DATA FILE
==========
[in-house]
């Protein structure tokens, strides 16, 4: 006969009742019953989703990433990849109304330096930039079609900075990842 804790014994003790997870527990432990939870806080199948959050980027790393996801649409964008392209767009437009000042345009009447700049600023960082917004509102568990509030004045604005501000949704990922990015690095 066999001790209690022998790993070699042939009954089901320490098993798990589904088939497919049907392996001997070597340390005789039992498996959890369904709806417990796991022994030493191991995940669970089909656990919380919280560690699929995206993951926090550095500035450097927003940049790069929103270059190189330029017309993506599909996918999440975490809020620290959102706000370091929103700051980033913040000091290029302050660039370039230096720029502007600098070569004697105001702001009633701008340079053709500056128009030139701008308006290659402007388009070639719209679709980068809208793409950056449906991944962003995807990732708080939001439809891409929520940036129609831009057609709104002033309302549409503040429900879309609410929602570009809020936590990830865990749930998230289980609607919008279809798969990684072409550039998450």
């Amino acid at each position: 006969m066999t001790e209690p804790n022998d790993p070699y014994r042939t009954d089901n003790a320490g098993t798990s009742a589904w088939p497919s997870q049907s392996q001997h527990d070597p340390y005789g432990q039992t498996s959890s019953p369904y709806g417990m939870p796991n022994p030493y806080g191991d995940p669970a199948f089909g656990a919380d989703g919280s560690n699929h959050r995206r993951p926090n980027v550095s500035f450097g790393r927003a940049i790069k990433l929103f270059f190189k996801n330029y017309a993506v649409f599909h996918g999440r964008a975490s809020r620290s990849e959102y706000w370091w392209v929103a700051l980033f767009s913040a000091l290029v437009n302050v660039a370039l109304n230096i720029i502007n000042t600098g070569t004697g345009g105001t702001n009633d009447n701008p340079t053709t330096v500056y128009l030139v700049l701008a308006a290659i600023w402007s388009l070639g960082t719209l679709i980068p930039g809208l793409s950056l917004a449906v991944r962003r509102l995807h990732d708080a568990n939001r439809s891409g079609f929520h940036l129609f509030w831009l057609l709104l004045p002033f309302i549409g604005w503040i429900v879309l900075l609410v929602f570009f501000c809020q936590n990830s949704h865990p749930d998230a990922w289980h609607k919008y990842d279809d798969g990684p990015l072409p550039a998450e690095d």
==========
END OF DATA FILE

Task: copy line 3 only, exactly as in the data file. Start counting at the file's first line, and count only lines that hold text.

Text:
């Amino acid at each position: 006969m066999t001790e209690p804790n022998d790993p070699y014994r042939t009954d089901n003790a320490g098993t798990s009742a589904w088939p497919s997870q049907s392996q001997h527990d070597p340390y005789g432990q039992t498996s959890s019953p369904y709806g417990m939870p796991n022994p030493y806080g191991d995940p669970a199948f089909g656990a919380d989703g919280s560690n699929h959050r995206r993951p926090n980027v550095s500035f450097g790393r927003a940049i790069k990433l929103f270059f190189k996801n330029y017309a993506v649409f599909h996918g999440r964008a975490s809020r620290s990849e959102y706000w370091w392209v929103a700051l980033f767009s913040a000091l290029v437009n302050v660039a370039l109304n230096i720029i502007n000042t600098g070569t004697g345009g105001t702001n009633d009447n701008p340079t053709t330096v500056y128009l030139v700049l701008a308006a290659i600023w402007s388009l070639g960082t719209l679709i980068p930039g809208l793409s950056l917004a449906v991944r962003r509102l995807h990732d708080a568990n939001r439809s891409g079609f929520h940036l129609f509030w831009l057609l709104l004045p002033f309302i549409g604005w503040i429900v879309l900075l609410v929602f570009f501000c809020q936590n990830s949704h865990p749930d998230a990922w289980h609607k919008y990842d279809d798969g990684p990015l072409p550039a998450e690095d």